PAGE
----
Voices For Africa 2
         by Regis Auffray

My sister


I have heard much about you


We all come from you


We are all part of you


Your beauty

Your mystery

Your history


All this is within me


I know you are hurting

in parts

I wish I could ignore

as most now seem to do


I am lost in the magnitude

of trying to understand you

and what goes on within

my soul 

is uneasy


I am insignificant

I am ignorant

I am sorry


I feel helpless

to help


Copyright © Regis Auffray
May 2004
All Rights Reserved
Sudan Savagery
                     by Pam H. Murray
                           British Columbia, Canada

Beautiful Mother Africa, 
My homeland, my Sudan,
How bathed in blood your shoulders are 
Because of hate of man;

Your children, being massacred, 
Forgotten in their plight,
While, far away, so many have 
Their sweet dreams through the night.

Tonight I die in agony.  
My legs are blown away.
With my own blood I write my tale 
And hope that it will stay

Until one person spreads the word 
About our misery
And how this boy of eight years old 
Has faced such savagery.

© 2004  Pam H. Murray
      aka  rhymetimeblue
Main Page
Snapshot #8....Malaikah in the Sudan
                                         by Donna Read, USA
Searching For Angels

I was reading...
"There is nothing so precious
  as knowledge unless it's the understanding..."

Sand stung my eyes as I looked up,
heard screams. My mother
running, tears staining her face,
told us to go, told me to take my brother
and run.

I stood still,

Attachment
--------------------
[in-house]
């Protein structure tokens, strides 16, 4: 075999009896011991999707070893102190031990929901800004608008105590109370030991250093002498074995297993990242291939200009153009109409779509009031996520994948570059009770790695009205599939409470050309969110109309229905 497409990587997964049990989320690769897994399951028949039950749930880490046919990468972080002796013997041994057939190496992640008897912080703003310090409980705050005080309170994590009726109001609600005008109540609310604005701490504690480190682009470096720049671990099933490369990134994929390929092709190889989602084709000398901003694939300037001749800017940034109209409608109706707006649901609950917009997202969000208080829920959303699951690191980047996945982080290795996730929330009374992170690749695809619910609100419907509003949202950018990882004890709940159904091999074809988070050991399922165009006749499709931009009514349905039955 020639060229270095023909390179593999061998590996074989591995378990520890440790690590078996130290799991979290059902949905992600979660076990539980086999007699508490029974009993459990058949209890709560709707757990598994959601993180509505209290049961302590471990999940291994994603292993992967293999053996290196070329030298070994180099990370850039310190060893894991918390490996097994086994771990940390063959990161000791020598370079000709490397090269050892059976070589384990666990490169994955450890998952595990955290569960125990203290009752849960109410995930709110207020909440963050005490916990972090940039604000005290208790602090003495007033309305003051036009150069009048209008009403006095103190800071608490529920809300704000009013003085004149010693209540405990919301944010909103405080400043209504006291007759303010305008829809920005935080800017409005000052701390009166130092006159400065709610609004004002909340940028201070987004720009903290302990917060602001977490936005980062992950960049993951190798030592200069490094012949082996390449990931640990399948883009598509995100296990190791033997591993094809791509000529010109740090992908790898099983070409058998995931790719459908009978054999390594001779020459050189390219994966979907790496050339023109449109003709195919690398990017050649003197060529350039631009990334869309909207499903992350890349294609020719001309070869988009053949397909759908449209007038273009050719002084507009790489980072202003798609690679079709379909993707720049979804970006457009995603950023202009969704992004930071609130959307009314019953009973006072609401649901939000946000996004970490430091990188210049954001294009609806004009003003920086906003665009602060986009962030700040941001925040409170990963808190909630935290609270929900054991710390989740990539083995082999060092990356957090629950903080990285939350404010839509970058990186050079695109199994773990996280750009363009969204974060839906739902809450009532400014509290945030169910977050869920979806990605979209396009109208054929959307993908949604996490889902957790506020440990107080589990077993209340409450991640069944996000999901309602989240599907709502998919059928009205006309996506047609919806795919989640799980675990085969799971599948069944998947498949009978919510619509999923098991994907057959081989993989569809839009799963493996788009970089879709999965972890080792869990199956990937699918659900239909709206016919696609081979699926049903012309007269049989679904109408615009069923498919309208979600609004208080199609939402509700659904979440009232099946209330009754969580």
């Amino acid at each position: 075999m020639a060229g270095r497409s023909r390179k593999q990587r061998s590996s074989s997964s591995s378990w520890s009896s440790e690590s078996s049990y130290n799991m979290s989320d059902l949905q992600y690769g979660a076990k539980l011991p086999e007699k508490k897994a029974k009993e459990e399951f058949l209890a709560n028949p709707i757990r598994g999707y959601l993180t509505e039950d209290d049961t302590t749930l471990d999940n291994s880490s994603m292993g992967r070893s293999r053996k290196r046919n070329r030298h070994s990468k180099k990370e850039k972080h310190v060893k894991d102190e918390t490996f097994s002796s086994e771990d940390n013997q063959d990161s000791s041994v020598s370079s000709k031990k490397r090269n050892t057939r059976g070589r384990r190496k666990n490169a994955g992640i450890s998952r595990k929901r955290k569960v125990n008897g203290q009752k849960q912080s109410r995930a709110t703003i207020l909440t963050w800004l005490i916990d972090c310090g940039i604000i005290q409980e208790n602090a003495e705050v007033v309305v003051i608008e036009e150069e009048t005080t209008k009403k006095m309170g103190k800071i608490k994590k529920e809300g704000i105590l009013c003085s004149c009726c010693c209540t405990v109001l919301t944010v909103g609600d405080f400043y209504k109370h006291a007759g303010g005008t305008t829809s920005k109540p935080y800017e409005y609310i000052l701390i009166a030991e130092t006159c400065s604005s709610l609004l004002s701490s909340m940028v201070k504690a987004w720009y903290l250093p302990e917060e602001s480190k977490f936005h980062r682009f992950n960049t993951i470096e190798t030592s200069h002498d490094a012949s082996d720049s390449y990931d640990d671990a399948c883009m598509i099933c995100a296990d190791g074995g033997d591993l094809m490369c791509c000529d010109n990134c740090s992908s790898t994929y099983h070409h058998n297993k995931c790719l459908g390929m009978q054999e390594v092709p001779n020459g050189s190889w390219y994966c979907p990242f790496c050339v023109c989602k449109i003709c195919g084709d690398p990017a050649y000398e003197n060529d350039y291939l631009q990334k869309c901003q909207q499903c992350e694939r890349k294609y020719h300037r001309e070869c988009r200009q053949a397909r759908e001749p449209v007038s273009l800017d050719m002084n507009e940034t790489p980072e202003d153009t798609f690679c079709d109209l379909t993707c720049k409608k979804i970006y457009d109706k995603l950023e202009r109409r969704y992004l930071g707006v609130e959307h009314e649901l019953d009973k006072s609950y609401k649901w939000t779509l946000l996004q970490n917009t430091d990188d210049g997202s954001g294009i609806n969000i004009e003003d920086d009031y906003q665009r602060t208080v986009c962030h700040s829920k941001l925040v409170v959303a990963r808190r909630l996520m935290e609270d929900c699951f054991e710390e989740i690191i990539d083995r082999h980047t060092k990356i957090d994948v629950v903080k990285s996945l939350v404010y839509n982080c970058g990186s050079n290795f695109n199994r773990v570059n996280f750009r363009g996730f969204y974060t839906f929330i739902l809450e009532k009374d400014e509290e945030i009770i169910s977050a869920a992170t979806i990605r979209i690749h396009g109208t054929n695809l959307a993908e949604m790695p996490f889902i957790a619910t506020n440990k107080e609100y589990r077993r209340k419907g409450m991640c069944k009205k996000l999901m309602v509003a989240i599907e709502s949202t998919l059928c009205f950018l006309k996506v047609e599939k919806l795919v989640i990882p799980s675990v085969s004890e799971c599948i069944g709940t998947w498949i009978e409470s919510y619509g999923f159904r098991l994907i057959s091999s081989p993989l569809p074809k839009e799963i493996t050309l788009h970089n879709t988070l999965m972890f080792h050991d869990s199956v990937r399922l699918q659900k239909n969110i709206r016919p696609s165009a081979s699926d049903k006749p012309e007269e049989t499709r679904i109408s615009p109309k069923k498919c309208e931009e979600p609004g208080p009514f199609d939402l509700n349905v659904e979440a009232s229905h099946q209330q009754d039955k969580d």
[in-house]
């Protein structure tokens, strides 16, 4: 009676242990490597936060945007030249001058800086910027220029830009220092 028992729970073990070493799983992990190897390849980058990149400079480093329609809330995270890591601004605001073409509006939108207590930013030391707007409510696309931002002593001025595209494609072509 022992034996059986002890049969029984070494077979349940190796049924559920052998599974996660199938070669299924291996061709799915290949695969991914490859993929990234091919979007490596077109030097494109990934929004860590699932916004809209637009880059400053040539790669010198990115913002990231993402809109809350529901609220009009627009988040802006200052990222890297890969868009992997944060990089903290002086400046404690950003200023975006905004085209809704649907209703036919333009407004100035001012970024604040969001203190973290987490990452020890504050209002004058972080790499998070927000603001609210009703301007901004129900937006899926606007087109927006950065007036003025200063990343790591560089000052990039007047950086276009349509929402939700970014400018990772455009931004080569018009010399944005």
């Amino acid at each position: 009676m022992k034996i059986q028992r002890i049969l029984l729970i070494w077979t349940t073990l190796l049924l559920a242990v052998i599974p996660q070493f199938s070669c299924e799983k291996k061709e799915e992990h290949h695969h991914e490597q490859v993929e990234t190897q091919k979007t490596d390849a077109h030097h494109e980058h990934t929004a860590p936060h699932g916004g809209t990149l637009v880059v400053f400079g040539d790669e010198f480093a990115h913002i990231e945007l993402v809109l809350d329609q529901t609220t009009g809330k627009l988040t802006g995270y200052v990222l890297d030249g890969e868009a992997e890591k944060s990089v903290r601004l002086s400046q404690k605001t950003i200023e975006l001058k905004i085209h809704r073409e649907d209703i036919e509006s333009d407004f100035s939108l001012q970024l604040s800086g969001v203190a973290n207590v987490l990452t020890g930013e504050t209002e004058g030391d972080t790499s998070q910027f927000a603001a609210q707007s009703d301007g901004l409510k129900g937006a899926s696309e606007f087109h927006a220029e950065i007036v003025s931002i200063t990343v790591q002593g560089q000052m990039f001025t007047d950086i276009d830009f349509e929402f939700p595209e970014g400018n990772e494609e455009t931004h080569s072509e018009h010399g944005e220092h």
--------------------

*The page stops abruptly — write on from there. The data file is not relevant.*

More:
not believing this could happen again.

Soldiers shooting women, children
just like me. Those who stood still
were falling like leaves, like rain from the heavens.
I did not want to fall. 

I ran. 

My younger brother could not keep up...
my mother, saving us, could not keep up.

Later, when the soldiers left
and I was alone
choking on the smoke of those
I knew..
I looked for angels,
for understanding
or a god who would explain.

I saw only the sun, shining through
quiet ashes.

Donna Read, May 2004
all rights reserved

I am not a very political animal but I can feel the pain of others both here in my small world as well as in the larger context. No blame can be affixed to any of it, after all, we are not long from the trees. Let us all try to live as if we were all the people of the world. 
"All pain inflicted on others is a blight on our own souls." This goes to the smallest of complaints to the largest of inequities. There are no innocents. 
So, off my soapbox I fall. A small bruise reminds me that I am not exempt.

(Posted on the Atlantic Monthly Online website)
         Copyright 2004Donna Read
          Seattle, Washington, USA
Offertory song for the new millennium
                       by Dennis Greene

Give thanks to God for loving men and lambs,
for giving us this Earth to make or break;
give thanks for brains and hearts and blood on hands,
for things that mankind does for heaven's sake.

Give thanks that we who once kept gods alive
with songs of praise and hopes of paradise,
who lit the sacred fires, sharpened knives
and slaughtered countless lambs in sacrifice,

no longer have the need to slit lamb's throats
no longer say our prayers with holy smoke,
much cleaner using greed and Third World debt,
much simpler to say prayers with hijacked jets

and graft, corruption, bribes and well hedged bets,
indifference, lies, half truths, and outright theft.
Give thanks to God for loving men and lambs.
Thank God he's not too fussy which he gets.

Copyright 2004, Dennis Greene
         all rights reserved
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The Dance
          by Jane Flowers  aka Woryn Jay
                   New Zealand (originally from Zimbabwe)

There's a hotel on an African corner
Where the children come daily to dance
For one little piece of your silver
They sing, they cavort and they prance.
And their antics are really quite charming
They will pose for a cute photograph
And isn't it just so enchanting
How their teeth flash white when they laugh.
The culture shock is your pleasure
The ambience sultry and hot.
And your dollars spent will measure
How many parents are shot.

Copyright 2004, Jane Flowers